No Star Too Far – My take on Legendary Pink Dots’ Nov. 10, 2010 concert in Austin
Imagine that a group of pagan priests knew all the right spells, got hold of some electronic equipment and assembled a starship powered by dreams and magic. That image came to me Wednesday night as I saw the Legendary Pink Dots in concert for the third time.
I always get the feeling I’m seeing a mystical event rather than a mere concert when I see the Dots play. Obviously the material has something to do with it, with its dreamlike mix of symbols, philosophy and dark humor, accompanied by electronic beats and washes of sound. There’s also something hypnotic about the way singer Edward Ka Spel, dressed in his robe and scarf, moves his hands. I get the feeling I’m watching a shaman perform a ritual.
The Dots played in a club on Red River called Elysium. A good club for a band like the Dots, the Elysium tends to host bands of the darker variety – goth, industrial and the like.
I wondered what they would be like with the new lineup. Short answer: They’ve still got it. Erik Drost, LPD guitarist from 2003 to 2006 is back in the band, coaxing pleasant screams out of his instrument. I definitely missed woodwind specialist Niels Van Hoorn’s zany presence, but without him you could really see how closely Ka Spel and Phil “The Sillverman” Knight work together. Silverman with his massive table of electronics, queuing up notes, rhythms and textures; Ka Spel with his smaller table, producing melodies and sound effects as he sings. All finely coordinated. Ka Spel pilots the starship, while Silverman operates its powerful engine, or maybe it’s the other way around?
I started out jotting down the setlist on my cellphone, but gave up pretty quickly and just let the music wash over me. The band has such an extensive back catalog that even if you’ve been a fan for years they can play a song you’d swear was new that turns out to be something old you just haven’t heard yet. I can tell you they had a satisfying mix of old favorites and songs off their latest, Seconds Late for the Brighton Line.
They opened with “The Unlikely Event” from All the King’s Horses, followed by “Third Secret” from The Maria Dimension, “Rainbows Too” from Plutonium Blonde, a really cool spoken word that might’ve been “God and Machines” from the new album, then “Russian Roulette,” the first song on the new album. Followed by lots and lots of great music, including many of my favorites. The encore featured a kickass version of “Birdie” from All the King’s Horses. About two hours of music altogether.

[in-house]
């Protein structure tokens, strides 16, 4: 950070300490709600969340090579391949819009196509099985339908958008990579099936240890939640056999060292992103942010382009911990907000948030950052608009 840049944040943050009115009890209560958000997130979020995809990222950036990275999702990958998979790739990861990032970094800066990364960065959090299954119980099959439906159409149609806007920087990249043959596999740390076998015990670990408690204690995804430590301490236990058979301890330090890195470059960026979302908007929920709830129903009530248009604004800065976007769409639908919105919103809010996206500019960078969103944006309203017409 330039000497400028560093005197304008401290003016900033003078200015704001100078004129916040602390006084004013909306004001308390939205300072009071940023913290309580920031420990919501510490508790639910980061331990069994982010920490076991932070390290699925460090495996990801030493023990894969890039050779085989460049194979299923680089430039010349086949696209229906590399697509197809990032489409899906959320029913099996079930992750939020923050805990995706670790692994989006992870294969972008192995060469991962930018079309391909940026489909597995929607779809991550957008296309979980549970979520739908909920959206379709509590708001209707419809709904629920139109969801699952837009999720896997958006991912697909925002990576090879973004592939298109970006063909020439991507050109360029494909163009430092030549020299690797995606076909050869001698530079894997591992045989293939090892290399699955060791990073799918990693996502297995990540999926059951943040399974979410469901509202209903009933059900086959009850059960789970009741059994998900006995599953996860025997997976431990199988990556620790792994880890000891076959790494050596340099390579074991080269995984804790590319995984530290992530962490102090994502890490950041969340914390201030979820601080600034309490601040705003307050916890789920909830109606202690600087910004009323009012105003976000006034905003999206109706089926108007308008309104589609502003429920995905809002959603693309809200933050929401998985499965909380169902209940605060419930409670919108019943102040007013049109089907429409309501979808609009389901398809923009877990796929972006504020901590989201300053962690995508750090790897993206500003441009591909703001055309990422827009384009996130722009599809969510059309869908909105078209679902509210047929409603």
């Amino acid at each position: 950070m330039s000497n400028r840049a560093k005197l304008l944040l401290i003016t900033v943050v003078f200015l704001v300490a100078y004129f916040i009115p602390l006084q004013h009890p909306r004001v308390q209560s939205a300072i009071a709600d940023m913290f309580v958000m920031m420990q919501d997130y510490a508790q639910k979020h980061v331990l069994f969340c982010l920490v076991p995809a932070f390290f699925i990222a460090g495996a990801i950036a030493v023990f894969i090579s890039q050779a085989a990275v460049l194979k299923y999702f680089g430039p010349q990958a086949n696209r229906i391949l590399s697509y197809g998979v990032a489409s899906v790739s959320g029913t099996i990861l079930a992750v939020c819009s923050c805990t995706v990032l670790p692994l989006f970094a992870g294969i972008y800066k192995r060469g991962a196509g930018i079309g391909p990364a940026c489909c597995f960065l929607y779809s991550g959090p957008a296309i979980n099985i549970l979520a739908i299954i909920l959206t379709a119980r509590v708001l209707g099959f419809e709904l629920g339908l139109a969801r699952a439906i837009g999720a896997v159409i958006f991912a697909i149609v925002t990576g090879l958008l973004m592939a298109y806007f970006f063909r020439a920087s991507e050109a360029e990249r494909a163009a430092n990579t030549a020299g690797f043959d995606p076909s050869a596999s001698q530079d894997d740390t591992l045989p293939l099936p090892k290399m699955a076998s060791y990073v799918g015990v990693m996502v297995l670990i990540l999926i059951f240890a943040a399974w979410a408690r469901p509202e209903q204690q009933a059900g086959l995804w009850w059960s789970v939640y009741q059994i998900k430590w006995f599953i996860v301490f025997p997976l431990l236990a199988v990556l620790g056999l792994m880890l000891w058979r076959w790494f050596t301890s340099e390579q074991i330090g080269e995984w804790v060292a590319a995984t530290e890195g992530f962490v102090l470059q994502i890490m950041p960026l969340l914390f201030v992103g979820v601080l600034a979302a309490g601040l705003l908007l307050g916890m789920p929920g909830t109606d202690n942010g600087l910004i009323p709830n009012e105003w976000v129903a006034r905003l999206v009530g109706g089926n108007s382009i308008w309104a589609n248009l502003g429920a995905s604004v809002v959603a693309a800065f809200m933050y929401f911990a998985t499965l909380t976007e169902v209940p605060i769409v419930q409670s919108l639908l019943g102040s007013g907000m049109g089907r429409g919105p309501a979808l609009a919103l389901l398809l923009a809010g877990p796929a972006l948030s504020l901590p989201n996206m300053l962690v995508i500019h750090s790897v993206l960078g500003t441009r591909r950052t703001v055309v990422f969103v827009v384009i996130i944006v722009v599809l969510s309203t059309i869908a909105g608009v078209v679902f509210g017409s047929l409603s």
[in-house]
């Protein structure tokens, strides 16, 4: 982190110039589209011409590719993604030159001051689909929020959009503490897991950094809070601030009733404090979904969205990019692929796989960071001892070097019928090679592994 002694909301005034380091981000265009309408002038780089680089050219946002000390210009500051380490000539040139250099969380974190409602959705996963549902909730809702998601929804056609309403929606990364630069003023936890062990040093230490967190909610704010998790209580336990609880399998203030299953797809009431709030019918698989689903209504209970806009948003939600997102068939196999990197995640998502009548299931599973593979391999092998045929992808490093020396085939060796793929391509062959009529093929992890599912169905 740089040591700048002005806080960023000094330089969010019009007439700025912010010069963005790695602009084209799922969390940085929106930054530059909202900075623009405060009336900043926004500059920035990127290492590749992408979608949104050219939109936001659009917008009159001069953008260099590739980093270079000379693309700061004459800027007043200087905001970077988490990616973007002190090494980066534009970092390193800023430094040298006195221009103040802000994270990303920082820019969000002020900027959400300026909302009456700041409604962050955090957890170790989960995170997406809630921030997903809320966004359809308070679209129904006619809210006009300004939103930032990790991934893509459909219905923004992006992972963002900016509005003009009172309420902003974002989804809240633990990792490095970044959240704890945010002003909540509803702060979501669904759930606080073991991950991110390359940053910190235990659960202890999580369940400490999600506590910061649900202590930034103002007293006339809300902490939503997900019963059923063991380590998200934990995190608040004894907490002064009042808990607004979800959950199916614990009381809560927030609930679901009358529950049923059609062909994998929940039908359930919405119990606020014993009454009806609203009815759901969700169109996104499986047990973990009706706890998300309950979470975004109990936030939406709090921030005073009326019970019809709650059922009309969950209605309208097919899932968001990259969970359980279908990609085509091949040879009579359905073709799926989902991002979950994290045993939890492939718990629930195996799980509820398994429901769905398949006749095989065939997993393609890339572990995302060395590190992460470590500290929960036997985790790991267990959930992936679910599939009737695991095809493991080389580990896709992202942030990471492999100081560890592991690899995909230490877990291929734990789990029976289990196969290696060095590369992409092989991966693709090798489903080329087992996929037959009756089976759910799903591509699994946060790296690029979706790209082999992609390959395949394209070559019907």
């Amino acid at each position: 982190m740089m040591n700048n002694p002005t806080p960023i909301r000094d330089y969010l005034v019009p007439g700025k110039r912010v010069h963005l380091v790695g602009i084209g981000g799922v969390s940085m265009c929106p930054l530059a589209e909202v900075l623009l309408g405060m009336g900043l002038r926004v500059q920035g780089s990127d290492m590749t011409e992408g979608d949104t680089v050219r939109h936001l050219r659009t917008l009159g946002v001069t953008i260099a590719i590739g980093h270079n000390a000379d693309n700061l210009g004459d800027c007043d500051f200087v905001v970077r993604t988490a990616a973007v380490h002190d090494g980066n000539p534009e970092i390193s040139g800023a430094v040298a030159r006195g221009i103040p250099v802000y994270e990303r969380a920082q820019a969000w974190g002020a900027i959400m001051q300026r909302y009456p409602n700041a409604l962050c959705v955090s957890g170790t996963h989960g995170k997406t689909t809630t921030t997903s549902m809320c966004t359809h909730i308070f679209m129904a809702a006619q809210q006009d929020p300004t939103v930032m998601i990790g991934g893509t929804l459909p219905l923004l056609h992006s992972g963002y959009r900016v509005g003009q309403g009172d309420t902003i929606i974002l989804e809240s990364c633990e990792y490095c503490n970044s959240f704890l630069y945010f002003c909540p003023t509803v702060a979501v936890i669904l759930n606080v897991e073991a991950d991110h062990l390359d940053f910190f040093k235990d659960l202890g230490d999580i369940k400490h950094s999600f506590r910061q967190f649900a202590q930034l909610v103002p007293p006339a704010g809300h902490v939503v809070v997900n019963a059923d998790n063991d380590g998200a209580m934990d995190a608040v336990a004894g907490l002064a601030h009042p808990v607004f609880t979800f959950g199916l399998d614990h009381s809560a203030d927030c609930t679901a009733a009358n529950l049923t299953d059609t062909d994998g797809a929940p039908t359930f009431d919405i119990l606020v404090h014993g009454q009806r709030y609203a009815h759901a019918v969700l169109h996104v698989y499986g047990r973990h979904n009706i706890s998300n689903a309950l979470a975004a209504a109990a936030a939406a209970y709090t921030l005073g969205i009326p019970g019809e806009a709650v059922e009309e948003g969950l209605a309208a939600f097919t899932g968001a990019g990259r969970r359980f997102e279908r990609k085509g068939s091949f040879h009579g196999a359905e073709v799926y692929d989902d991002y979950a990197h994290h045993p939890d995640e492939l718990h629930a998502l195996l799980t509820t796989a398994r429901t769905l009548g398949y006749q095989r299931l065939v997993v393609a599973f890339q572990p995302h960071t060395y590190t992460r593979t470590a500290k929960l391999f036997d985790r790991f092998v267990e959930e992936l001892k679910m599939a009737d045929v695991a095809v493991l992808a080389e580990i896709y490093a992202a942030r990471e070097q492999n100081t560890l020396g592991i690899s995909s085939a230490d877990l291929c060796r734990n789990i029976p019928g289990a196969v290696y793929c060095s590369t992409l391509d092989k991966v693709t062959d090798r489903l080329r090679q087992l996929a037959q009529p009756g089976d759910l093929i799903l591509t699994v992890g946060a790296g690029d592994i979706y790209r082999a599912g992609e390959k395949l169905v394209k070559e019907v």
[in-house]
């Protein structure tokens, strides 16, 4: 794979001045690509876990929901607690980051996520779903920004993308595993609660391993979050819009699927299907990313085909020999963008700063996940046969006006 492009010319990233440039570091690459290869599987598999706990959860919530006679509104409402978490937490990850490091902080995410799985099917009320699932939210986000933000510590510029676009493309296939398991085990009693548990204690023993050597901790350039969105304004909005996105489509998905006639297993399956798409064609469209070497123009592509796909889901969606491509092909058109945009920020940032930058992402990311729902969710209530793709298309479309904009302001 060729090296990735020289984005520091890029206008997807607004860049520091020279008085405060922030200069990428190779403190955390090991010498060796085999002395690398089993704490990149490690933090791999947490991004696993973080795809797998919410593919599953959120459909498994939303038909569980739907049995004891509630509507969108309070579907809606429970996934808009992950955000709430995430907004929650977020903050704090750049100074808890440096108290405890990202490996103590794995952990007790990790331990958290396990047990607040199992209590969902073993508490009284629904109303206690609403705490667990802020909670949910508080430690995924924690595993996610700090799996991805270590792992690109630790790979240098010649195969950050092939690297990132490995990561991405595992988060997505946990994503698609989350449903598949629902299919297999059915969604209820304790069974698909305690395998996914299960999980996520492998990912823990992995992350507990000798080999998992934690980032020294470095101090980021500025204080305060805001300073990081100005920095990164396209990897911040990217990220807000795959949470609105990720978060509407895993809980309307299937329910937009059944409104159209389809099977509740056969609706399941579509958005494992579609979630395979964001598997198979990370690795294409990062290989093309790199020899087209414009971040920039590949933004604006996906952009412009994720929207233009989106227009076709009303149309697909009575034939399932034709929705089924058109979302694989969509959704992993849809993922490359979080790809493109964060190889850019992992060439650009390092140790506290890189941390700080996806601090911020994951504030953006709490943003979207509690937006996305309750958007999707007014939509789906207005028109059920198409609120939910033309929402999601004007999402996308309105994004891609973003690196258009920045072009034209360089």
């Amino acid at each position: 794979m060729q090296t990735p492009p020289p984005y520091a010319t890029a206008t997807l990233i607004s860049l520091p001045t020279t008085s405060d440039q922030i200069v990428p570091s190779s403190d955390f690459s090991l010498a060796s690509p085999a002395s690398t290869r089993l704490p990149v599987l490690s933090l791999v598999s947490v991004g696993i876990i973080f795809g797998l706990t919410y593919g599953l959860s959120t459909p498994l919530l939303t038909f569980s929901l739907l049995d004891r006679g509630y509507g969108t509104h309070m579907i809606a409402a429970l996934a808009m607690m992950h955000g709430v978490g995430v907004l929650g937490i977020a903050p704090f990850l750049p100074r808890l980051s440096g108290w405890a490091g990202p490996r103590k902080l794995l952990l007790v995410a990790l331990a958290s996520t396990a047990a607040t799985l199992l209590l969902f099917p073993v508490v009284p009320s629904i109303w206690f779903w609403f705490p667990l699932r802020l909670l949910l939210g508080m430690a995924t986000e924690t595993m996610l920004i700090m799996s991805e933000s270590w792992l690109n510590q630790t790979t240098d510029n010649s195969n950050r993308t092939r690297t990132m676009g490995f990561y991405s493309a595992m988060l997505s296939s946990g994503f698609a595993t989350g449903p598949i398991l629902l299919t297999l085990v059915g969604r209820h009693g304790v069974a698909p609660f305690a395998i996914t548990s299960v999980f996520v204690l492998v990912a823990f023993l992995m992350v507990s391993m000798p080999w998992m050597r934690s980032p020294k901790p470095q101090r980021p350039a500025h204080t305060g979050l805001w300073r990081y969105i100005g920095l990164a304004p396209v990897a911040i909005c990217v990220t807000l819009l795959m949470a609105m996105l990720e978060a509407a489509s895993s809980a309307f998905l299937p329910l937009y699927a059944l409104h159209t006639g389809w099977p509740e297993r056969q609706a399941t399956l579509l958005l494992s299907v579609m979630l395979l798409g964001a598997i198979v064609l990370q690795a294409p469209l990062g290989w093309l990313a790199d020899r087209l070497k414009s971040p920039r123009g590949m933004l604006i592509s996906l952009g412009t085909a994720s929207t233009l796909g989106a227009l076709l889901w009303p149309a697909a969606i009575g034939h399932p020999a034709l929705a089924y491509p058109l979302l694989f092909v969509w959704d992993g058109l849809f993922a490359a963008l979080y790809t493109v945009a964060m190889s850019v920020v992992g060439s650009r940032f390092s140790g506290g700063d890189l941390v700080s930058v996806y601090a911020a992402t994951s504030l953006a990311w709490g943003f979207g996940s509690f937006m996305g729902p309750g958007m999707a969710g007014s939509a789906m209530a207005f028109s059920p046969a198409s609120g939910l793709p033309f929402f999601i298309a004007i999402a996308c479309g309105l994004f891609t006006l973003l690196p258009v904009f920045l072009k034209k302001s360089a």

Just one sour note. A guy with long blond hair and a tank top who was either crazy or on drugs or both had to be escorted out by the bouncer. He kept shouting out nonsense at the band. Funny at first, then annoying. Then waving his arms in people’s faces. Finally a guy on the front row slipped out through the crowd, and pretty soon a big biker looking dude went over and dealt with crazy dude. After that no more distractions, which was awesome. I feel like I owe front row guy a beer for fetching the bouncer. The show certainly did get better after that.
The music was enhanced by the trippy film and slide collage from Lori “Surfer” Varga and her trusty assistant Eric. I’ve met her before – used to watch her film presentations at the Cathedral of Junk. I got her number and plan to interview her in the near future.
Note: Always take at least $20 or $40 to any LPD concert so you can take advantage of their amazingly well-stocked merch table. You’ll be kicking yourself later on if you don’t. You’re liable to find out that rare live album you were eying is impossible to find, or impossible to find without paying a premium to somebody on eBay.
I got the T-shirt with the Roulette design from the tour. Black of course. Almost got Ka Spel’s latest solo effort, The Minus Touch, but wound up getting the tour-only release by Ka Spel and The Silverman, The Thirty Year Itch. I’ve given that a few spins already and it’s quite good. Two long tracks. The first is a triptych on the subject of loneliness — a one night stand that didn’t happen, adrift at sea; and a monologue by an astronaut adrift in outer space followed by a “creation story” about the Big Bang; the second is a long experimental soundscape. Nice addition to my growing Dots-and-related collection.
I’ve been a huge Legendary Pink Dots fan for many years. I posted a sort of Dots 101 about the group a while back. There are several YouTube videos in case you haven’t heard their music. I also posted a list of tour dates here. The North American tour is winding down, but you’re in luck if you live on the West Coast. Quite a few California dates left, plus one in Oregon.
And send a little love their way if you can. They create their wonderful, thoughtful music and tour the world on a shoestring budget. LPD music and apparel can be found on the ROIR website.